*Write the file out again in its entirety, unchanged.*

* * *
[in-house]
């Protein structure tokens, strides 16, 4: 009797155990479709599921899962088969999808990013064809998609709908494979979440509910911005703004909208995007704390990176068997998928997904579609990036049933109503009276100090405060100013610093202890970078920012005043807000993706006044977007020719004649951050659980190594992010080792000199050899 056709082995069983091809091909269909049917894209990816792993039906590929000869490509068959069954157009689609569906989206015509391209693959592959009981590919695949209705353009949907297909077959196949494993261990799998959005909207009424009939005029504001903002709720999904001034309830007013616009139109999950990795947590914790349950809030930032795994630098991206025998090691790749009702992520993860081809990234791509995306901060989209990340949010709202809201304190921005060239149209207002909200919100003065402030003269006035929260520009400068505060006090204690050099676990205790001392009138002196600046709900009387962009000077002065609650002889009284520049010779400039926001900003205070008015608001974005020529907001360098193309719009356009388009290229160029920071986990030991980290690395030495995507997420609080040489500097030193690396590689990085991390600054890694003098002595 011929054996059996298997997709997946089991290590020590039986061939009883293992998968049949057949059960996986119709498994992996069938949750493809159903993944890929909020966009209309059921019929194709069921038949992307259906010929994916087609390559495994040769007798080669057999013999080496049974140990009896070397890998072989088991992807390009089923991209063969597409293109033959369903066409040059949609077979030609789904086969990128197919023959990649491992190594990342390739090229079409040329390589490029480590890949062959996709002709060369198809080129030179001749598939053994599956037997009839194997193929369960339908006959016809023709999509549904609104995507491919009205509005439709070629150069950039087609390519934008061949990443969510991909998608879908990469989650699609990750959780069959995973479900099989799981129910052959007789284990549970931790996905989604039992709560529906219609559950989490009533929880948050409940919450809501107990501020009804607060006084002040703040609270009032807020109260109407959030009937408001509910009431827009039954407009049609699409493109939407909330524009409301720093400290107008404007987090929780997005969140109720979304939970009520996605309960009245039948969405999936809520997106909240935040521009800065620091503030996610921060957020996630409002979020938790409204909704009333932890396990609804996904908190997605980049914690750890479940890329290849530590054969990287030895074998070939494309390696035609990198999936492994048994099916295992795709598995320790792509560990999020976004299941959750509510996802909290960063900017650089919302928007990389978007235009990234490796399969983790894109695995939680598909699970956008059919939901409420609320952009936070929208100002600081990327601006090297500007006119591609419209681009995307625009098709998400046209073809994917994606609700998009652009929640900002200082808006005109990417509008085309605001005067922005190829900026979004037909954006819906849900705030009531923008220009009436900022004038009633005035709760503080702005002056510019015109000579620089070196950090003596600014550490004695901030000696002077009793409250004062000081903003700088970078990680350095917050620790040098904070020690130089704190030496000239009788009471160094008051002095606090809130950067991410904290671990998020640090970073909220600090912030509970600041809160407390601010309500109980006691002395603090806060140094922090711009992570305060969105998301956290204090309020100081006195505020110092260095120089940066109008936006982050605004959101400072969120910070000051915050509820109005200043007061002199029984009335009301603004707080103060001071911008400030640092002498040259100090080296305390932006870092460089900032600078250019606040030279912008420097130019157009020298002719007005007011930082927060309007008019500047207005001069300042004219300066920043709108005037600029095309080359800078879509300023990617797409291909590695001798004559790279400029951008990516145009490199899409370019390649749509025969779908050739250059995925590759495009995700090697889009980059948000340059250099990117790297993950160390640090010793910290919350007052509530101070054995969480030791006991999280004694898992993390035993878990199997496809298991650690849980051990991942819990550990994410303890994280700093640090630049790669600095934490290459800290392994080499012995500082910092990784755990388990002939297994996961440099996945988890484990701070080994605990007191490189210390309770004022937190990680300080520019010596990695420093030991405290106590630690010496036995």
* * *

[in-house]
């Protein structure tokens, strides 16, 4: 009797155990479709599921899962088969999808990013064809998609709908494979979440509910911005703004909208995007704390990176068997998928997904579609990036049933109503009276100090405060100013610093202890970078920012005043807000993706006044977007020719004649951050659980190594992010080792000199050899 056709082995069983091809091909269909049917894209990816792993039906590929000869490509068959069954157009689609569906989206015509391209693959592959009981590919695949209705353009949907297909077959196949494993261990799998959005909207009424009939005029504001903002709720999904001034309830007013616009139109999950990795947590914790349950809030930032795994630098991206025998090691790749009702992520993860081809990234791509995306901060989209990340949010709202809201304190921005060239149209207002909200919100003065402030003269006035929260520009400068505060006090204690050099676990205790001392009138002196600046709900009387962009000077002065609650002889009284520049010779400039926001900003205070008015608001974005020529907001360098193309719009356009388009290229160029920071986990030991980290690395030495995507997420609080040489500097030193690396590689990085991390600054890694003098002595 011929054996059996298997997709997946089991290590020590039986061939009883293992998968049949057949059960996986119709498994992996069938949750493809159903993944890929909020966009209309059921019929194709069921038949992307259906010929994916087609390559495994040769007798080669057999013999080496049974140990009896070397890998072989088991992807390009089923991209063969597409293109033959369903066409040059949609077979030609789904086969990128197919023959990649491992190594990342390739090229079409040329390589490029480590890949062959996709002709060369198809080129030179001749598939053994599956037997009839194997193929369960339908006959016809023709999509549904609104995507491919009205509005439709070629150069950039087609390519934008061949990443969510991909998608879908990469989650699609990750959780069959995973479900099989799981129910052959007789284990549970931790996905989604039992709560529906219609559950989490009533929880948050409940919450809501107990501020009804607060006084002040703040609270009032807020109260109407959030009937408001509910009431827009039954407009049609699409493109939407909330524009409301720093400290107008404007987090929780997005969140109720979304939970009520996605309960009245039948969405999936809520997106909240935040521009800065620091503030996610921060957020996630409002979020938790409204909704009333932890396990609804996904908190997605980049914690750890479940890329290849530590054969990287030895074998070939494309390696035609990198999936492994048994099916295992795709598995320790792509560990999020976004299941959750509510996802909290960063900017650089919302928007990389978007235009990234490796399969983790894109695995939680598909699970956008059919939901409420609320952009936070929208100002600081990327601006090297500007006119591609419209681009995307625009098709998400046209073809994917994606609700998009652009929640900002200082808006005109990417509008085309605001005067922005190829900026979004037909954006819906849900705030009531923008220009009436900022004038009633005035709760503080702005002056510019015109000579620089070196950090003596600014550490004695901030000696002077009793409250004062000081903003700088970078990680350095917050620790040098904070020690130089704190030496000239009788009471160094008051002095606090809130950067991410904290671990998020640090970073909220600090912030509970600041809160407390601010309500109980006691002395603090806060140094922090711009992570305060969105998301956290204090309020100081006195505020110092260095120089940066109008936006982050605004959101400072969120910070000051915050509820109005200043007061002199029984009335009301603004707080103060001071911008400030640092002498040259100090080296305390932006870092460089900032600078250019606040030279912008420097130019157009020298002719007005007011930082927060309007008019500047207005001069300042004219300066920043709108005037600029095309080359800078879509300023990617797409291909590695001798004559790279400029951008990516145009490199899409370019390649749509025969779908050739250059995925590759495009995700090697889009980059948000340059250099990117790297993950160390640090010793910290919350007052509530101070054995969480030791006991999280004694898992993390035993878990199997496809298991650690849980051990991942819990550990994410303890994280700093640090630049790669600095934490290459800290392994080499012995500082910092990784755990388990002939297994996961440099996945988890484990701070080994605990007191490189210390309770004022937190990680300080520019010596990695420093030991405290106590630690010496036995």